Personne : Roche, Stéphane
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Université Laval. Département des sciences géomatiques
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- PublicationRestreintGeoWeb and crisis management : issues and perspectives of volunteered geographic information(Springer, 2011-07-28) Mericskay, Boris; Propeck-Zimmermann, Eliane; Roche, StéphaneMapping, and more generally geopositioning, has become ubiquitous on the Internet. This democratization of geomatics through the GeoWeb results in the emergence of a new form of mapping based on Web 2.0 technologies. Described as Webmapping 2.0, it is especially characterized by high interactivity and geolocation-based contents generated by users. A series of recent events (hurricanes, earthquakes, pandemics) have urged the development of numerous mapping Web applications intended to provide information to the public, and encourage their contribution to support crisis management. This new way to produce and spread geographic information in times of crisis brings up many questions and new potentials with regard to urgency services, Non Governmental Organisations (NGO), as well as individuals. This paper aims at putting into perspective the development of GeoWeb, both in terms of technologies and applications, against crisis management processes.
- PublicationRestreintGeographic information science : why does a smart city need to be spatially enabled?(Sage, 2014-02-07) Roche, StéphaneIn this report I propose to examine the concept of the ‘smart city’ from the standpoint of spatial enablement. I analyse emerging research on smart cities, particularly those addressing the potential role of GISciences in the development and implementation of the concept of smart cities. I develop the idea that the intelligence of a city should be measured by its ability to produce favourable conditions to get urban operators (citizens, organizations, private companies, etc.) actively involved into sociospatial innovation dynamics. To obtain such a commitment, I believe that operators should be able to develop and mobilize (digital) spatial skills so that they could efficiently manage their spatiality. In other words, I argue that a smart city is first of all a spatially enabled city.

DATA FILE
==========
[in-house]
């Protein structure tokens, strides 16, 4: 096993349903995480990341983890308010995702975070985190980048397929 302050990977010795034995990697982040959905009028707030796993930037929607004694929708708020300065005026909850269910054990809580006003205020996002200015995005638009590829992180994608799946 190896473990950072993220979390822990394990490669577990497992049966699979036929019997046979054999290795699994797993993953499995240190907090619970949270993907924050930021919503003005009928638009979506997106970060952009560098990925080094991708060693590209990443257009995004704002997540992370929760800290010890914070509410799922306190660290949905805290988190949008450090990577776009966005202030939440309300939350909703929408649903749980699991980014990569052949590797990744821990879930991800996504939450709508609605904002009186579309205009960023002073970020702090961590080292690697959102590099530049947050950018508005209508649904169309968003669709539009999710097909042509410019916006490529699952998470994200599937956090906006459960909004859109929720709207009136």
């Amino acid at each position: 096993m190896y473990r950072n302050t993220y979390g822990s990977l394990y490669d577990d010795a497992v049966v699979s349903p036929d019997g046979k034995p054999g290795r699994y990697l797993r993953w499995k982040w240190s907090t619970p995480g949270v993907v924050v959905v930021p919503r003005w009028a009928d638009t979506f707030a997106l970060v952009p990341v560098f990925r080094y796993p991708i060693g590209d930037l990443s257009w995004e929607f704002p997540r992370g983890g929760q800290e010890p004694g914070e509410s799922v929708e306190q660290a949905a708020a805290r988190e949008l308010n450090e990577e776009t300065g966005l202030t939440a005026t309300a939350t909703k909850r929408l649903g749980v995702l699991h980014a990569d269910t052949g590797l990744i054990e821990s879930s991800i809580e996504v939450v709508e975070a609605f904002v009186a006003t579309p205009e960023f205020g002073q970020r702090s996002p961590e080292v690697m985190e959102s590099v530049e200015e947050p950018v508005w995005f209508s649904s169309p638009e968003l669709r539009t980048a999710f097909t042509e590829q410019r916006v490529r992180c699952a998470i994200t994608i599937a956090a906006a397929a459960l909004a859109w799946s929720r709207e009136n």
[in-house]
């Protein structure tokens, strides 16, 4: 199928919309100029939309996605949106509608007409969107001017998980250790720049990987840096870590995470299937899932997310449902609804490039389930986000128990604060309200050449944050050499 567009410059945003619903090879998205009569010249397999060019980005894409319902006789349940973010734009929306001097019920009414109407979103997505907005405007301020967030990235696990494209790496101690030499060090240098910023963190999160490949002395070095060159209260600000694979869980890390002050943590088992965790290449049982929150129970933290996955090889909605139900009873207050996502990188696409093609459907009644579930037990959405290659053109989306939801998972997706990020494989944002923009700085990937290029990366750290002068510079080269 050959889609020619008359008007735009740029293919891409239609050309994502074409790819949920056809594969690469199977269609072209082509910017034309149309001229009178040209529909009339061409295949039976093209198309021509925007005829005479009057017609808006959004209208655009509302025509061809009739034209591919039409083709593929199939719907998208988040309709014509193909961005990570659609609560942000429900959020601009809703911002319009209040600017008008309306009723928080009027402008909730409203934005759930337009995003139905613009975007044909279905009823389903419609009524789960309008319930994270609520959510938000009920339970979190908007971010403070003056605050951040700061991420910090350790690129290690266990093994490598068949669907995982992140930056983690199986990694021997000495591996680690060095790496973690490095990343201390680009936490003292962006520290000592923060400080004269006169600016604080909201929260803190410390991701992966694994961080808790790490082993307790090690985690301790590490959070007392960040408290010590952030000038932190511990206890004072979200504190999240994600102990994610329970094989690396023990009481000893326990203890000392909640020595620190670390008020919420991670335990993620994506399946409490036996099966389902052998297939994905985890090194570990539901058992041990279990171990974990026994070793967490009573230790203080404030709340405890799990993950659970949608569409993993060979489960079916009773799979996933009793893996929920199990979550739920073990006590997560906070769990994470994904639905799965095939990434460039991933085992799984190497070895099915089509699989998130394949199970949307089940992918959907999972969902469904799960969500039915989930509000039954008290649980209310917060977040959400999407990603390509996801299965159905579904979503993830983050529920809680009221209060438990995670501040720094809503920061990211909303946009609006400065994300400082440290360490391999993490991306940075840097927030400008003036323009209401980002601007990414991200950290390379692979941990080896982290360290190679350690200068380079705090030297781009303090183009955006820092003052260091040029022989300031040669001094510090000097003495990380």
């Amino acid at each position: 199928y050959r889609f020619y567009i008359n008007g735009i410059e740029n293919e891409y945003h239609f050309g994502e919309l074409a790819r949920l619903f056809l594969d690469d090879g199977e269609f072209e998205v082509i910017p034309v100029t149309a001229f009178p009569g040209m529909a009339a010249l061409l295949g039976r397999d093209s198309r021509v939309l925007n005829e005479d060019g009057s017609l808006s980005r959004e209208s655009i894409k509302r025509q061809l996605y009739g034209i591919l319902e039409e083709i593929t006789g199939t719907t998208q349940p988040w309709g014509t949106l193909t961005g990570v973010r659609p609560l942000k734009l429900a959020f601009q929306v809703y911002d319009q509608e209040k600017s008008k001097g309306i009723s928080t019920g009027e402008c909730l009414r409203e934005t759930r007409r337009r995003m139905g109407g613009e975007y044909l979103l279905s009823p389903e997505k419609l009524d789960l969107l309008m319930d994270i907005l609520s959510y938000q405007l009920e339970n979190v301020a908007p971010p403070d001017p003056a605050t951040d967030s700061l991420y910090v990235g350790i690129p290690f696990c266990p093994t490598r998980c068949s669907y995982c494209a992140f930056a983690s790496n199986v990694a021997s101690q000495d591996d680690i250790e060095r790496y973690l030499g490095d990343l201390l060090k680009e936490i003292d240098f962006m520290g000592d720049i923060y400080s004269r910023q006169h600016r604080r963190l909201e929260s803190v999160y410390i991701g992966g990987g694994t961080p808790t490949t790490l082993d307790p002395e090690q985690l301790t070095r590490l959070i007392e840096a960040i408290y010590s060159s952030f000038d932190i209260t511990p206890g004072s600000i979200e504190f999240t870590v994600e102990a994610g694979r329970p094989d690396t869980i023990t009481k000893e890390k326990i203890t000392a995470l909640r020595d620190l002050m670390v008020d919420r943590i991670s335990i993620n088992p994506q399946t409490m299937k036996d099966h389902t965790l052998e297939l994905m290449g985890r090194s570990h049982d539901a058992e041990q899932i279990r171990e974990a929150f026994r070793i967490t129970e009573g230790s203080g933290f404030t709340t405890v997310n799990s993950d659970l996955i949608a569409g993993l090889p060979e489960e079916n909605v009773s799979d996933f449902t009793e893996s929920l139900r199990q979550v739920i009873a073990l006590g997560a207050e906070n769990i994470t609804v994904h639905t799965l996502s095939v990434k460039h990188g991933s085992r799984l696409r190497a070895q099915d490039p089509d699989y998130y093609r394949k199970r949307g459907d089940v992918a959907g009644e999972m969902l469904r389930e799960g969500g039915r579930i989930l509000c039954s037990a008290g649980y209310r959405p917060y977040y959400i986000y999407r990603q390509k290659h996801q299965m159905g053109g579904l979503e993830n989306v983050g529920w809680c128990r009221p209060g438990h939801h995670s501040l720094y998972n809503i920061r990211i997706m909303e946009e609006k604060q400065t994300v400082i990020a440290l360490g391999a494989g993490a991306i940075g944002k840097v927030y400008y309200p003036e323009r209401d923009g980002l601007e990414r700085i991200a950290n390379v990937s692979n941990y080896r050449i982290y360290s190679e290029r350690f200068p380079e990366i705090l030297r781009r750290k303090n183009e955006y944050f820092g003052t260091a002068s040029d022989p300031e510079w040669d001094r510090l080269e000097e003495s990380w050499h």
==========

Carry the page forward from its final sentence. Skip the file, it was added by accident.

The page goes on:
- PublicationRestreintGeographic information science II : less space, more places in smart cities(Sage, 2015-05-19) Roche, StéphaneThis second report is dedicated to the concept of ‘place’ revisited in the context of smart cities. Some recent studies suggest that today’s digital cities rely more on an approach to the urban context based on a network of connected places than on an approach to the city built on areal spaces. Does it mean that there are more places and fewer spaces in spatially enabled cities? Is the intelligence of a city mainly related to its ability to sound out the genesis of urban places? These issues raise questions about the design of spatial models used to build GIS, as well as place-based urban design methods and tools. This second report explores these questions from the standpoint of GISciences.